A long drive to the most remote campsite ever

6. July 2018

Our initial plan was to cross Chobe NP from north to south but after getting stuck twice in the soft sand and reading stories about disappeared tourists we decided to take the detour around Chobe on proper roads.

Taking off at 6.15 was rewarded with the sighting of another hyena close to the road. We did more than 1’000 km that day but thanks to mostly excellent roads and our drive style we made a drive that was calculated by google.maps to last 10.5 hours in less than eight hours. Only the part before Maun with all its potholes felt like Mario Cart and the part in between Maun and Mankwe camp was a bumpy sand road.

This campsite was probably the most expensive we had booked but it made it up with the poorest service we had so far. No electricity, warm water or internet and with deep sand roads you feared to get stuck again. Further on there was no shop, no chef and the full-day safari we had requested by e-mail was only available at a ridiculous price – as it seems they were only prepared for fully guided tours and not for individual travelers as we were.

But it was also the most remote campsite we had ever stayed. Our neighbors were about 1km away and the reception another 4km which gave us the purest feeling of nature we have had so far. In the evening we could hear an elephant close by and at night the laughing sound of a hyena. The next morning, we had three southern hornbills watching us during breakfast and when we took off into the direction of the Moremi NP our “house elephant” was greeting us. Moremi NP was beautiful but as we didn’t arrive early in the morning and couldn’t stay until sundown we saw less than expected. The driving was challenging – including crossing water pans and sandy roads we weren’t always sure where they would lead us. But thanks to reduced air pressure in our tires and lots of training we managed all those challenges.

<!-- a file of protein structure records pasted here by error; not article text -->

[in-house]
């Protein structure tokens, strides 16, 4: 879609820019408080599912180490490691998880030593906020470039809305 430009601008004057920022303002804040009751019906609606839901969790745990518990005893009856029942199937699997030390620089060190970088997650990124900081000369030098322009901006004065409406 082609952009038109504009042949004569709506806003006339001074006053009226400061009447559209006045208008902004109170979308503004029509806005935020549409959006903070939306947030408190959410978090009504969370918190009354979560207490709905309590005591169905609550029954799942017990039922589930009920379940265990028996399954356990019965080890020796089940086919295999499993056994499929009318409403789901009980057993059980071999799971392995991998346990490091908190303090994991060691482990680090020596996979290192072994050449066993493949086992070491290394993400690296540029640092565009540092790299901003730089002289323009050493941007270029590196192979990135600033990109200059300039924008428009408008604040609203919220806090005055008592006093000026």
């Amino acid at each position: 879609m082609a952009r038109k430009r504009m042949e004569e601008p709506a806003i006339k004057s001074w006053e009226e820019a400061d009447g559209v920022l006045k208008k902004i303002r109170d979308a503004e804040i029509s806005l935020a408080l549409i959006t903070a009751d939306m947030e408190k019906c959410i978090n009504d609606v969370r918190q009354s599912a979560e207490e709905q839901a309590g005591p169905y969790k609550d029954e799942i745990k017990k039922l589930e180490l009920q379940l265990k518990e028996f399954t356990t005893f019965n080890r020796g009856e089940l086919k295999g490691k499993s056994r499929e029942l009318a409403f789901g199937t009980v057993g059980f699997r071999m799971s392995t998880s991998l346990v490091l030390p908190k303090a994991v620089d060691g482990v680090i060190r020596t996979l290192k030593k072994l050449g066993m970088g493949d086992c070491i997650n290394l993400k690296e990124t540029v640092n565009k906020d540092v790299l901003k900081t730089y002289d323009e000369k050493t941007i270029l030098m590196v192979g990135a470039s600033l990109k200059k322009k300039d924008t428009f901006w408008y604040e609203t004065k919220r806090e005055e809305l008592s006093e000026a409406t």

The next day we returned to Maun and therefore to civilization and after arranging everything for our 2-day Mokoro trip into the Okavango Delta, including organizing a tent, a bed and food we enjoyed the fact of having internet again until relatively late at night.

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